The pay gap between men and women still exists in the United States. From minimum wage to maximum return jobs, whether it’s a hidden number or a well-publicized one, women of all races lag behind men in a dollar-to-dollar comparison. Women earn a fraction of a dollar compared to men’s full one, in spite of efforts to raise awareness about the gap and bridge it. According to Pew Research, in a study that even controls for diverse educational levels, the problem persists across both diverse occupations and races.
What is abundantly clear, even grossly exaggerated like when Michelle Williams discovered Mark Wahlberg made $1.5 million dollars for the same movie scene reshoot that earned her less than $1500, is that every industry is rife with gender discrepancies in pay and treatment. They affect dozens of other actors who, like Williams, may have been working in the industry since childhood.
Unlike in other industries, though, the podium in Hollywood is particularly effective, and with the help of some friends, Williams moved onto projects that now provide her equal pay. She now knows to look out for that. Other Hollywood powerhouse women — Oprah, Salma Hayek, Reese Witherspoon, Alicia Vikander, Eva Longoria — have translated their success in front of the camera into producing their own female-driven projects and serving as mentors and role models for other women, providing much needed industry visibility for women of color. The majority of those who manage to get a hold of the producing power though, continue to be white.
We can clearly track the pay gap in Hollywood because of the magnifying glass the media holds over that industry. The same metrics that flag that women in the United States work just as hard as men but are paid less are also, simultaneously, obfuscating of other details. No surprise, a result of census-type linear information, these studies can only be two-dimensional. They don’t make take into account the type of work or adjust for variances across industries.
The result of this vantage point might reveal that the pay gap between women and men is narrowing, and indeed it is for some women in some sectors. But, as I’ve written about before in this publication when the spectrum of women is refracted into its various components, it becomes clear that Hispanic women are barely staying afloat, despite a decrease in their unemployment rate. While many other demographics are prospering (except black women, who were slowly earning more and then trend reversed for them as well), Latinas overall are not, and the gap between the have-mores and Hispanic women continues to widen.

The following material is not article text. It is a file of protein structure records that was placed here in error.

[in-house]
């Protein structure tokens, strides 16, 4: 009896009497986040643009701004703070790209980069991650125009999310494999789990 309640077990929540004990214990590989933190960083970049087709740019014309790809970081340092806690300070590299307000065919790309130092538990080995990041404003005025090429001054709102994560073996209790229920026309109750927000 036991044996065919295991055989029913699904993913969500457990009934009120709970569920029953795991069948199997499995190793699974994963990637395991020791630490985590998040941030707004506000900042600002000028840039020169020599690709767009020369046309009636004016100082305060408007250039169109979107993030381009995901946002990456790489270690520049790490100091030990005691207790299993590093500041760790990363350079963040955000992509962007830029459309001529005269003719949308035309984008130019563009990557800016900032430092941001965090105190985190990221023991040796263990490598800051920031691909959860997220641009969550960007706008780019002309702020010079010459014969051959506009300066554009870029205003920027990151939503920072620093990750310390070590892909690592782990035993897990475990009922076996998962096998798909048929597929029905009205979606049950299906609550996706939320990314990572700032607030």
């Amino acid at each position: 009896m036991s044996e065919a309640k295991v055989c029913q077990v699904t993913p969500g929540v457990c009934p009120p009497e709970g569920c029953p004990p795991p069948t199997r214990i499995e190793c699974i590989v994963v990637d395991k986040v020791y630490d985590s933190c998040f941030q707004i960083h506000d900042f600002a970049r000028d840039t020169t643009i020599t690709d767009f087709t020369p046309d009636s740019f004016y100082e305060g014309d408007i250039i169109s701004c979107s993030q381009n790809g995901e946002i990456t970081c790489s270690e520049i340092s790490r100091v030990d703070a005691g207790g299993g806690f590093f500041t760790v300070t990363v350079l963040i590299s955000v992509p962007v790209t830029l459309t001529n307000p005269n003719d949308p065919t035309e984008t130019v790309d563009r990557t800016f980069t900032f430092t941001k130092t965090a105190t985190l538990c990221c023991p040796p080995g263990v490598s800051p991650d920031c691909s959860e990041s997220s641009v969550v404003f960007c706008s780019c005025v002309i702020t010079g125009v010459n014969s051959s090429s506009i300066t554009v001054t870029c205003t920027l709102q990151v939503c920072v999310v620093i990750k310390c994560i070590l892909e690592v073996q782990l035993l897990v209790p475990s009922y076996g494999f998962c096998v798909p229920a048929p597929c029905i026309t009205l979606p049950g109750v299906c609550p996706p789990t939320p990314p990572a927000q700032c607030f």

A Look at the Cultural Variables
This depressing statistic has been the trend for a while, resulting from decades of historical and sociological causes. First waves of Latin American immigrants did not speak the language and either lacked the education or the legal status to qualify for higher-paying jobs. Culturally, it was more common to have more children earlier in our lives. Combining these factors, it is unsurprising that many Hispanic women ended up in service-related, lower-paying and less-regulated industries, performing domestic work and the like.
To this day, there is still a greater percentage of Latinas in cleaning, cooking, and childcare jobs than in any other kind of work. While these jobs are all decent and honest, they are undervalued in our society, and so these women easily get stuck, taken advantage of, and held back by very low glass ceilings.
Before we feel we’ve lost this equal pay battle in our war for financial equality, there are other signs that positive financial change for Latinas is around the corner, making us more relevant to the well-being of the economy than we have ever been. The nationwide decline in fertility rates among all women have also affected Latinas. Though Latinos still have a few percentage points lead on non-Hispanic white and black fertility rates, the number of Latino children born in 2017 showed the most notable decline. Less dependents makes those salaries stretch a lot further.
Moreover, maternal age has also been rising and the 2017 study found the number of babies born to teen-aged Latinas at a record low. Greater maternal age results in better chances of achieving higher levels of education, which can lead to better and well-paying jobs. These shifts, together with the overall drop in unemployment amongst Latinas is far more heartening than the numbers on jobs alone.
In fact, not only has maternal age risen for Latinas, but the change has been dramatic. Women are waiting until they are in their late twenties and early thirties to have kids. They not only have more of their education sorted, but also their financial and emotional lives. This has resulted in another steep rise, the one in the number of single mothers among Latinas. Certainly, there is nothing easy about single parenthood and in some cases it translates into having to meet the children’s financial needs completely without a partner. But it also means that Latinas often have complete control over the finances in their households.
Moms at the Controls